August 9, 2020

Trump sends China to senior government positions to continue negotiations



The White House announced on Saturday that US Foreign Trade Representative Robert Lighthizer and Treasury Secretary Steven Mnuchin will travel to Beijing next week to continue negotiations to end the trade war between the two countries. .

"Trade Representative Robert Lighthizer and Treasury Secretary Steven Mnuchin will travel to Beijing for main level meetings beginning March 28, 2019, to continue negotiations aimed at improving trade," said the spokeswoman. the White House, Sarah Sanders, in a statement.

In addition to Lighthizer and Mnuchin, the American delegation will be made up of senior officials from the Executive's business division.

On the other hand, Sanders assured that the US "looks forward to welcoming" a delegation from China led by Vice Premier Liu He, for meetings in Washington from next April 3.

Negotiations to resolve the trade dispute between the two countries continue after the extension of the original 90-day term – which ended on March 1 – established in the truce signed on December 1, 2018 by US President Donald Trump and his Chinese counterpart, Xi Jinping.

At the end of February, Trump announced that the US It delayed the expected increase in tariffs for Chinese products in the face of the "advances" reached during the last round of trade negotiations held in Washington.

The president then insisted that he would meet "in the not too distant future" with Xi to refine the details of an eventual agreement.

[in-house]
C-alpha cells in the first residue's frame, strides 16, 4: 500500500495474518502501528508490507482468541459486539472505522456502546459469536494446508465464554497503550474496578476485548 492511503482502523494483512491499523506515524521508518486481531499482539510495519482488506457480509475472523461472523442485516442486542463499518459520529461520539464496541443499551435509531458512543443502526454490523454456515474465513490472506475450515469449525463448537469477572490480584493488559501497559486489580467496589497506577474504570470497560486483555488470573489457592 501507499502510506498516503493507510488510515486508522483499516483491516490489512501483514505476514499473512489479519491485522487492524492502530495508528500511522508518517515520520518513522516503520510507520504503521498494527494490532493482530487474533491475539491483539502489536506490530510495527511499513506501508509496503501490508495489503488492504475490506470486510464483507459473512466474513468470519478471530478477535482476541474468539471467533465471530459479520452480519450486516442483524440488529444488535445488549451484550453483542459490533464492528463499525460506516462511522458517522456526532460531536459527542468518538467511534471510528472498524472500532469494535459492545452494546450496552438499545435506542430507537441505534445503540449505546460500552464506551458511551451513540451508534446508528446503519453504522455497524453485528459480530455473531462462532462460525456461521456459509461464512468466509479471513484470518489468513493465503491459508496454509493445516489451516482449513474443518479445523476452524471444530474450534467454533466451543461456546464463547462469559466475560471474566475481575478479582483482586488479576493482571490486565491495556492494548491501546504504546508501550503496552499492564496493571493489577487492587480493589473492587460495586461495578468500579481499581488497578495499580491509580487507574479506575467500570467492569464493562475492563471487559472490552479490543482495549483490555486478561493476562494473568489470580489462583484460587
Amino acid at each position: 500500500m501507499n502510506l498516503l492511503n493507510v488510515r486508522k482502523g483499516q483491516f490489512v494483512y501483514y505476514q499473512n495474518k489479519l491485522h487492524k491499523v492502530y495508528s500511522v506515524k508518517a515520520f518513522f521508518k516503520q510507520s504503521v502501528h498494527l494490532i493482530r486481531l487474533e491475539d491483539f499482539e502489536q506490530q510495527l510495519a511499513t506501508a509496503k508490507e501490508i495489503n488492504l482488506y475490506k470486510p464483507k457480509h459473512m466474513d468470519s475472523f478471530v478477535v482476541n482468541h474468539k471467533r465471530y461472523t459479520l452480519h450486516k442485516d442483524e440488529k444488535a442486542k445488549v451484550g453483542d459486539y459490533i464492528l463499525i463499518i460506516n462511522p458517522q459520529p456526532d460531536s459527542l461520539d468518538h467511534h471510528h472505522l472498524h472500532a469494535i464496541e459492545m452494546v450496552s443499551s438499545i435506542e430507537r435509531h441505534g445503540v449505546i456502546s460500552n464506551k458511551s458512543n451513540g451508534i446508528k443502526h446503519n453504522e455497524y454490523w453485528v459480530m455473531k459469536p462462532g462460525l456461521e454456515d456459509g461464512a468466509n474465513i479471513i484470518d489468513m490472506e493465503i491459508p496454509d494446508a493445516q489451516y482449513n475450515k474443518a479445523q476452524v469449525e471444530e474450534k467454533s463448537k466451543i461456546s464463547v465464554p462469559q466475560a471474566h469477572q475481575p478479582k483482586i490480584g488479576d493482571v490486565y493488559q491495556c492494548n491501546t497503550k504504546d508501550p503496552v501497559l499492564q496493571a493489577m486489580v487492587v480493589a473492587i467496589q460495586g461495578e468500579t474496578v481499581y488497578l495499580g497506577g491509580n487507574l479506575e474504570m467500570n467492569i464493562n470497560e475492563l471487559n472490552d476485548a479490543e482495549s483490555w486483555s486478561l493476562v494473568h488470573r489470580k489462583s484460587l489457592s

Trump agreed with the official Chinese agency Xinhua that the negotiations had achieved "substantial progress".

According to the US president, that round was "very productive" and progress was made on key issues such as "protection of intellectual property, transfer (forced) technology, agriculture, services, foreign currency and many other issues."

However, it remains to be seen if this Friday's decision of the Inter-American Development Bank (IDB), whose majority shareholder is the US, to cancel its annual assembly in China, scheduled for next week, may affect trade negotiations. between Washington and Beijing.

The trade war between the two largest world economies, unleashed by the aggressive protectionism of the US president, has generated uneasiness and volatility in international financial markets.

Both the International Monetary Fund (IMF) and the World Bank (WB) have lowered their forecasts of global economic growth as a result of trade tensions between Washington and Beijing.

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